[cnn-photo-caption image=http://i2.cdn.turner.com/cnn/2009/POLITICS/08/06/senate.clunkers/art.clunkers.gi.jpg caption="Much of the third quarter’s growth was driven by a rebound in auto sales, which were helped by the government's Cash for Clunkers program."]
CNN Financial News Producer
Have we finally turned a corner in this recession? New signs say “yes.”
We learned this morning that the U.S. economy grew at a better-than-expected 3.5% annual rate in the third quarter, ending a string of declines over four quarters that resulted in the most severe slide since the Great Depression.
The GDP report is one more indication that the economy has likely pulled out of the deep recession that started in December 2007.
Of course the reading by itself doesn't mark the end of the recession; the economy actually grew in the second quarter of 2008. And the National Bureau of Economic Research – the group which officially dates the beginning and end of recessions - is not expected to declare that the current recession has ended until sometime in 2010.
But the stronger-than-expected growth is likely to lead more economists to declare that the economy hit bottom earlier this year and turned higher at some point in the summer.
Much of the third quarter’s growth was driven by a rebound in auto sales, which were helped by the government's “Cash for Clunkers” program. The economic stimulus package, with public works projects and aid to state and federal governments, boosted growth as well.
As a result, some economists raised doubts about how long such strong growth can last once the stimulus measures begin to wind down. This is also just the initial third-quarter growth estimate. We’ll be getting two revisions down the road.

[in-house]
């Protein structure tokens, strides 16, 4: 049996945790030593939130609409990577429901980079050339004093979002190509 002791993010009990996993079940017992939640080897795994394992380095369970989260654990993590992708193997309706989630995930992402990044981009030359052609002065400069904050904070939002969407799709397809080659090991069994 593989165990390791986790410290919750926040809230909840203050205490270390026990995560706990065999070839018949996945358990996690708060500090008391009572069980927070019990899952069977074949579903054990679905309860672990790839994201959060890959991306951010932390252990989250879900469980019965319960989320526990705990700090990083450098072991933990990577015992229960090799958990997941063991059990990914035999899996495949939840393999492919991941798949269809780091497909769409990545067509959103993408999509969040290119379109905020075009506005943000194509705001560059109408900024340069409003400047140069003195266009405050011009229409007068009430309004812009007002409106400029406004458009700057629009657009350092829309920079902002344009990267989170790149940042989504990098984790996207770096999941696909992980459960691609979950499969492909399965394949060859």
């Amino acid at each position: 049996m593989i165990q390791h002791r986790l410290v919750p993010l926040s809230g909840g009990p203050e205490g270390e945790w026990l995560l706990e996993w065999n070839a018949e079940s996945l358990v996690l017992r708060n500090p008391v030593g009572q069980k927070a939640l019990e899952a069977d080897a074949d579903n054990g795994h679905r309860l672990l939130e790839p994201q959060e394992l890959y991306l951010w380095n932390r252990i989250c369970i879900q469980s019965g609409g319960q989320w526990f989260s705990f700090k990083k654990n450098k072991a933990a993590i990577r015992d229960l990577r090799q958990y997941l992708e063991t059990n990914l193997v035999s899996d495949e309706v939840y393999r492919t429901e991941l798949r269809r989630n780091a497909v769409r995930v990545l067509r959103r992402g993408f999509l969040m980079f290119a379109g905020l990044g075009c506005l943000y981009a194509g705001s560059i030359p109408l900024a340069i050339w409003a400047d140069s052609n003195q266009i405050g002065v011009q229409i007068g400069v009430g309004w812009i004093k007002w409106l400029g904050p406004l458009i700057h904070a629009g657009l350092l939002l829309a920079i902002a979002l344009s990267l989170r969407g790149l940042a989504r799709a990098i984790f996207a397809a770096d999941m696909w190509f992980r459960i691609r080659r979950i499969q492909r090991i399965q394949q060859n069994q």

And in light of all the economic damage we’ve suffered - 7.2 million jobs lost since January 2008, unemployment at 9.8% and expected to climb, 6.3 million foreclosures since December 2007 - it’s going to be while before you hear any champagne corks popping on Main Street.
One key to the recovery is jobs, and today we also learned that the number of Americans filing first-time claims for unemployment insurance was little changed last week.
Initial claims dropped to 530,000 in the week ended Oct. 24, down 1,000 from an unrevised 531,000 the previous week. And continuing claims dropped by 148,000 to 5,797,000.
Continuing claims reflect people filing each week after their initial claim until the end of their standard benefits, which usually last 26 weeks. The figures do not include those who have moved to state or federal extensions, or people whose benefits have expired.
About 7,000 people in this country see their benefits expire every day.
The GDP number lit a fire under stocks on Wall Street, propelling the Dow Industrials to a triple-digit gain.
Coming into today, the Dow and S&P 500 ended three of the last four sessions lower, and the Nasdaq declined in all four, as investors turned cautious after a seven-month stock rally. Early enthusiasm about better-than-expected third-quarter corporate profit reports gave way to questions about the strength of the economy, causing investors to pull back.
Earnings from Dow components ExxonMobil (missing estimates) and Procter & Gamble (beating estimates) were largely ignored by investors.
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